Harvey top cop placed on leave, likely out
Ex-Chicago officer tapped for rebuild served just 8 months
The Chicago police lieutenant who last year signed on to lead Harvey’s Police Department in an effort to rebuild that beleaguered force appears to be on his way out the door after just eight months on the job.
Eddie Winters, a 25-year CPD veteran and former state representative who was one of newly elected Mayor Christopher Clark’s most prominent early hires last May, was placed on leave Thursday, pending his removal from office, according to a memo the mayor sent all city employees.
The mayor on Friday declined comment on his reason for sidelining the chief, who is not being paid while on leave, saying he wanted to discuss the matter privately with the City Council at Monday’s meeting before making any public statements.
Winters said Friday that he didn’t believe it was in his best interest to comment on the situation at this point.
He said he hadn’t spoken with the mayor since being placed on leave and didn’t know whether there was a chance he might still return to the job.
“I’d really rather see what’s going to happen Monday, because I really don’t know what’s going to happen Monday,” Winters said.
He said he still believed he was up to the challenge of overhauling the department.
“I thought I was a good fit for it and still do,” he said.
Winters, a Chicago resident who had no prior ties to Harvey before taking the chief ’s job, told the Southtown last year that he accepted the position because he “saw the need” in the community and felt he could make a difference.
He quickly shook up the top-heavy department by reassigning its five deputy chiefs and set out to update its standard operating procedures, improve its crime data collection, upgrade its outmoded technology and “train up” its officers.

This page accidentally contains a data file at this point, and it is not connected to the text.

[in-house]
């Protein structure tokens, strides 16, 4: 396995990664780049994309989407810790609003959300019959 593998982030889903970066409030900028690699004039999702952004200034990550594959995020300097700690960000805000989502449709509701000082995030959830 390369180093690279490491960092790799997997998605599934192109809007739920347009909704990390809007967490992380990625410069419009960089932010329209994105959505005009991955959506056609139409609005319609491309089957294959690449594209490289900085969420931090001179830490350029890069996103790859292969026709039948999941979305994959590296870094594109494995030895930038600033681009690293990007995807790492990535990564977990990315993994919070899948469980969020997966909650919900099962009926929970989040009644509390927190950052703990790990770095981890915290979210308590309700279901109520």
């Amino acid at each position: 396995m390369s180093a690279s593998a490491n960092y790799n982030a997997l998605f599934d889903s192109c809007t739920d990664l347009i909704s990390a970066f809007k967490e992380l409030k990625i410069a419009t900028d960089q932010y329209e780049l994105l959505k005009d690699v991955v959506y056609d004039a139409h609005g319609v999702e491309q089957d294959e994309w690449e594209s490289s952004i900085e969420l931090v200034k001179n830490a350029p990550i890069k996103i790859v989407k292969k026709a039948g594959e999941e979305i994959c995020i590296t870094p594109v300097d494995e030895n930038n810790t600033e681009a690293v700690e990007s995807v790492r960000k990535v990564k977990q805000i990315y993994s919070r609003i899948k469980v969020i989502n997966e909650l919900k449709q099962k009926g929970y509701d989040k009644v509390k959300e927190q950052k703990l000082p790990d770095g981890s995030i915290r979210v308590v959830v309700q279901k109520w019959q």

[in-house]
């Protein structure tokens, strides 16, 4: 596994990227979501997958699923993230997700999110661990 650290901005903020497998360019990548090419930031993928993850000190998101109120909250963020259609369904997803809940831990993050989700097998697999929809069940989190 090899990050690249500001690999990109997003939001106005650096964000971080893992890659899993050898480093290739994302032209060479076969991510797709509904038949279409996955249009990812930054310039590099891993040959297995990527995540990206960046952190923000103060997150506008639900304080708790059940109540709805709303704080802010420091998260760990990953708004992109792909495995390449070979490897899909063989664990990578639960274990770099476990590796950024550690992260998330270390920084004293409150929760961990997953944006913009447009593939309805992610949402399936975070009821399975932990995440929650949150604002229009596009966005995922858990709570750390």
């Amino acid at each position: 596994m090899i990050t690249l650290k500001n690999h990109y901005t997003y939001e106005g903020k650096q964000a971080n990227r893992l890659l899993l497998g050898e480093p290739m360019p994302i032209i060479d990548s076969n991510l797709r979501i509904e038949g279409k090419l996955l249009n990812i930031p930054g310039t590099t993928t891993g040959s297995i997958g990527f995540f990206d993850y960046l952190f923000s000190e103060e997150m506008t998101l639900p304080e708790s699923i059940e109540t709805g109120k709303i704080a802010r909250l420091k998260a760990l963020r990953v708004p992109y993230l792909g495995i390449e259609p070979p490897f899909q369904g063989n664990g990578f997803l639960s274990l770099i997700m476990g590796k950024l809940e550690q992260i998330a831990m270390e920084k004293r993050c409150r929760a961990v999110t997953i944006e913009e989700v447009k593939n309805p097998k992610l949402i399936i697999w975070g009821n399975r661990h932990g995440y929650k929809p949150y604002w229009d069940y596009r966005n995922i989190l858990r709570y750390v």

A devoted proponent of community policing, Winters made engagement with residents a centerpiece of his administration and sought to restore the city’s frayed relationship with its Police Department, which had been raided by federal agents as part of a corruption probe shortly before his appointment.
To bolster the bond between officers and residents, he created a community policing unit, launched a weekly citizens academy and put together a police logo design contest for local elementary school students.
But his brief tenure has been marred by a surge in violence that saw the city’s homicides more than double in 2019.
Harvey has long had some of the highest homicide numbers in the area, but its 25 killings last year — 18 of which occurred after Winters took over — were nearly twice the number that any suburban Cook County municipality has tallied since 2012, records show.
Winters said in November that he expected the new technology and tactics he’d implemented, along with an anticipated increase in manpower, to stem the flow of violence significantly in the coming months.
It appears now, however, that he may not be around to see the impact of his changes come to pass.
A Harvey officer who spoke on the condition of anonymity for fear of retribution said he and the officers he’d spoken to support Winters and believe his departure would create a “big hit” on morale for an already dispirited department.
Former Dolton police Chief Robert Collins will serve as Harvey’s acting chief in Winters’ absence, Clark said.
The mayor would not discuss his long-term plans for the force, but said Collins was a qualified leader he’d previously considered and believed he could handle the job.